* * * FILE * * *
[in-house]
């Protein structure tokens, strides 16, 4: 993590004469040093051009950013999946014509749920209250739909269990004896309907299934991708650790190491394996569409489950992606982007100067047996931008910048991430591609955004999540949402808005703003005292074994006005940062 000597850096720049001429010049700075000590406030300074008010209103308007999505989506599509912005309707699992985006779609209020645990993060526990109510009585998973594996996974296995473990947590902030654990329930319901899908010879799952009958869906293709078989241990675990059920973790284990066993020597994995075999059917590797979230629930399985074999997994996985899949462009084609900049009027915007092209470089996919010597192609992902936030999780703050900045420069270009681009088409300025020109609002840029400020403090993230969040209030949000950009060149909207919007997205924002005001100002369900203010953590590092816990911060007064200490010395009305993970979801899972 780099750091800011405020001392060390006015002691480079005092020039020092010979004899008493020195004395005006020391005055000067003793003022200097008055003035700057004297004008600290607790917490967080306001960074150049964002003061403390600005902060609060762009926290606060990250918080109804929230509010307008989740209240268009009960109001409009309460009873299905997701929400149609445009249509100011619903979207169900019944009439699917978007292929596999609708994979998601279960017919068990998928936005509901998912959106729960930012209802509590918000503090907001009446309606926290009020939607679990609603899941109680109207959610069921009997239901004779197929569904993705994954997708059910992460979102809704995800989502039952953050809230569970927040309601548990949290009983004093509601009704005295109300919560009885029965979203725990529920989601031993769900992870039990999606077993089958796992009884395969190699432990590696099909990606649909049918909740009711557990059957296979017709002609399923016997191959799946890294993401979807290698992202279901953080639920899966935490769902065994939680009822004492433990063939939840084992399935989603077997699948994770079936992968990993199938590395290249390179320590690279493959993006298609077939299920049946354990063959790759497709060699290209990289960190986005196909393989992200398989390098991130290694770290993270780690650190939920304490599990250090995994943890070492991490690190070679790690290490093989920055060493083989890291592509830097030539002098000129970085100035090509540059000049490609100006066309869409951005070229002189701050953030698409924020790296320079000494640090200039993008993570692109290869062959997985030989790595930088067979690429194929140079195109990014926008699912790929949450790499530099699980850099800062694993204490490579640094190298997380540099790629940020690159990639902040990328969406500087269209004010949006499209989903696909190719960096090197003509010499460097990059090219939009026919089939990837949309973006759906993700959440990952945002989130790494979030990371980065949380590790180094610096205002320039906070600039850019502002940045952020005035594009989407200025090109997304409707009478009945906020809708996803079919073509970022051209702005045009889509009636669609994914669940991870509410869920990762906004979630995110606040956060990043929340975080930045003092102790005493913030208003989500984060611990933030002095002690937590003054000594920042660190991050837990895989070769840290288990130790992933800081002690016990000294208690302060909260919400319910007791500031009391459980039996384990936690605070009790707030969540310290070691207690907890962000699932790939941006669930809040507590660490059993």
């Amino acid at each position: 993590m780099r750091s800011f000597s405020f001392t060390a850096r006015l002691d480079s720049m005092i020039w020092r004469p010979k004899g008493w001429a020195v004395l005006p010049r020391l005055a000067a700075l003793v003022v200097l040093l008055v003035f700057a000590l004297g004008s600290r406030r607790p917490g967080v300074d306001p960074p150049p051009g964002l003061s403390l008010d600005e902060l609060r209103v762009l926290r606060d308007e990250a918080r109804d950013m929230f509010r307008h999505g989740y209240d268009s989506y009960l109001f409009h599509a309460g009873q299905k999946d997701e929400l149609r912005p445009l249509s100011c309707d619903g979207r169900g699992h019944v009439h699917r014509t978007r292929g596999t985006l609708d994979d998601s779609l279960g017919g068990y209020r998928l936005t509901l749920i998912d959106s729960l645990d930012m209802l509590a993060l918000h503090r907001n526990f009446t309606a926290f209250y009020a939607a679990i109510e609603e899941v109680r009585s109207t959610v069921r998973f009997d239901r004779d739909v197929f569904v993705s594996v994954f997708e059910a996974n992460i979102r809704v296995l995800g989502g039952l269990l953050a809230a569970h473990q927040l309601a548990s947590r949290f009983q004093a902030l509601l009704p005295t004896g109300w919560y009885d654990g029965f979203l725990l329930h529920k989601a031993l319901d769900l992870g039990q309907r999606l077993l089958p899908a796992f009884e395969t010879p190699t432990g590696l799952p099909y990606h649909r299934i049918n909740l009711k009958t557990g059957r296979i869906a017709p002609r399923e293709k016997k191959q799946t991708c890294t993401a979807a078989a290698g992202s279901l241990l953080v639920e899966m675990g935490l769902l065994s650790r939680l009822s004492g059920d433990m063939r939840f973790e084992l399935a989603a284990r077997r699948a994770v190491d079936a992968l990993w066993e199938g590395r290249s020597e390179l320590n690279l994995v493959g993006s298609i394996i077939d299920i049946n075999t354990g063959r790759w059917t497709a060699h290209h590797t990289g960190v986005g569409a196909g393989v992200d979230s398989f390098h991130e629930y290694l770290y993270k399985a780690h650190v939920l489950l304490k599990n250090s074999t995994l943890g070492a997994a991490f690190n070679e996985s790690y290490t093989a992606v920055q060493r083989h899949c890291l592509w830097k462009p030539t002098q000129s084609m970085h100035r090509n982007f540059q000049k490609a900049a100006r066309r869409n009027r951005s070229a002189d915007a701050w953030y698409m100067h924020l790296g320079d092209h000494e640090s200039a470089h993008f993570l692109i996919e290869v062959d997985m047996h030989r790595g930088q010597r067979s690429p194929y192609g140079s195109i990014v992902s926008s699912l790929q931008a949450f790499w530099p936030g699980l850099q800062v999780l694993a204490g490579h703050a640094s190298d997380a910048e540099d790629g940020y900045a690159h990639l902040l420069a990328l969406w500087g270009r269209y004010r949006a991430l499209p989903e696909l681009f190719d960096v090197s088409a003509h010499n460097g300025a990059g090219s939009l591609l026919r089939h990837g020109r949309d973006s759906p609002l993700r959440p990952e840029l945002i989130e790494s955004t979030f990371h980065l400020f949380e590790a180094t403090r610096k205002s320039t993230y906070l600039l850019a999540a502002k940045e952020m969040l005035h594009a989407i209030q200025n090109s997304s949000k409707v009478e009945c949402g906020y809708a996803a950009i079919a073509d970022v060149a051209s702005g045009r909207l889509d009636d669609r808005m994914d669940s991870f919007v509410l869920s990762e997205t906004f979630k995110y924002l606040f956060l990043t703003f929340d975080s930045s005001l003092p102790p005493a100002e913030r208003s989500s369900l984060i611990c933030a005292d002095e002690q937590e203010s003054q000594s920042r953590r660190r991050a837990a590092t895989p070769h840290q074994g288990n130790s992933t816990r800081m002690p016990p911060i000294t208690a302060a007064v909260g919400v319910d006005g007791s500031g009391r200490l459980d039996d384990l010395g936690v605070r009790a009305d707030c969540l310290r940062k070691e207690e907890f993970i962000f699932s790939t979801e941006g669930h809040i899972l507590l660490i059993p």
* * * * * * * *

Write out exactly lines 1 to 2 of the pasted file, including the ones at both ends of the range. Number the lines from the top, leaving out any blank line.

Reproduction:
[in-house]
């Protein structure tokens, strides 16, 4: 993590004469040093051009950013999946014509749920209250739909269990004896309907299934991708650790190491394996569409489950992606982007100067047996931008910048991430591609955004999540949402808005703003005292074994006005940062 000597850096720049001429010049700075000590406030300074008010209103308007999505989506599509912005309707699992985006779609209020645990993060526990109510009585998973594996996974296995473990947590902030654990329930319901899908010879799952009958869906293709078989241990675990059920973790284990066993020597994995075999059917590797979230629930399985074999997994996985899949462009084609900049009027915007092209470089996919010597192609992902936030999780703050900045420069270009681009088409300025020109609002840029400020403090993230969040209030949000950009060149909207919007997205924002005001100002369900203010953590590092816990911060007064200490010395009305993970979801899972 780099750091800011405020001392060390006015002691480079005092020039020092010979004899008493020195004395005006020391005055000067003793003022200097008055003035700057004297004008600290607790917490967080306001960074150049964002003061403390600005902060609060762009926290606060990250918080109804929230509010307008989740209240268009009960109001409009309460009873299905997701929400149609445009249509100011619903979207169900019944009439699917978007292929596999609708994979998601279960017919068990998928936005509901998912959106729960930012209802509590918000503090907001009446309606926290009020939607679990609603899941109680109207959610069921009997239901004779197929569904993705994954997708059910992460979102809704995800989502039952953050809230569970927040309601548990949290009983004093509601009704005295109300919560009885029965979203725990529920989601031993769900992870039990999606077993089958796992009884395969190699432990590696099909990606649909049918909740009711557990059957296979017709002609399923016997191959799946890294993401979807290698992202279901953080639920899966935490769902065994939680009822004492433990063939939840084992399935989603077997699948994770079936992968990993199938590395290249390179320590690279493959993006298609077939299920049946354990063959790759497709060699290209990289960190986005196909393989992200398989390098991130290694770290993270780690650190939920304490599990250090995994943890070492991490690190070679790690290490093989920055060493083989890291592509830097030539002098000129970085100035090509540059000049490609100006066309869409951005070229002189701050953030698409924020790296320079000494640090200039993008993570692109290869062959997985030989790595930088067979690429194929140079195109990014926008699912790929949450790499530099699980850099800062694993204490490579640094190298997380540099790629940020690159990639902040990328969406500087269209004010949006499209989903696909190719960096090197003509010499460097990059090219939009026919089939990837949309973006759906993700959440990952945002989130790494979030990371980065949380590790180094610096205002320039906070600039850019502002940045952020005035594009989407200025090109997304409707009478009945906020809708996803079919073509970022051209702005045009889509009636669609994914669940991870509410869920990762906004979630995110606040956060990043929340975080930045003092102790005493913030208003989500984060611990933030002095002690937590003054000594920042660190991050837990895989070769840290288990130790992933800081002690016990000294208690302060909260919400319910007791500031009391459980039996384990936690605070009790707030969540310290070691207690907890962000699932790939941006669930809040507590660490059993």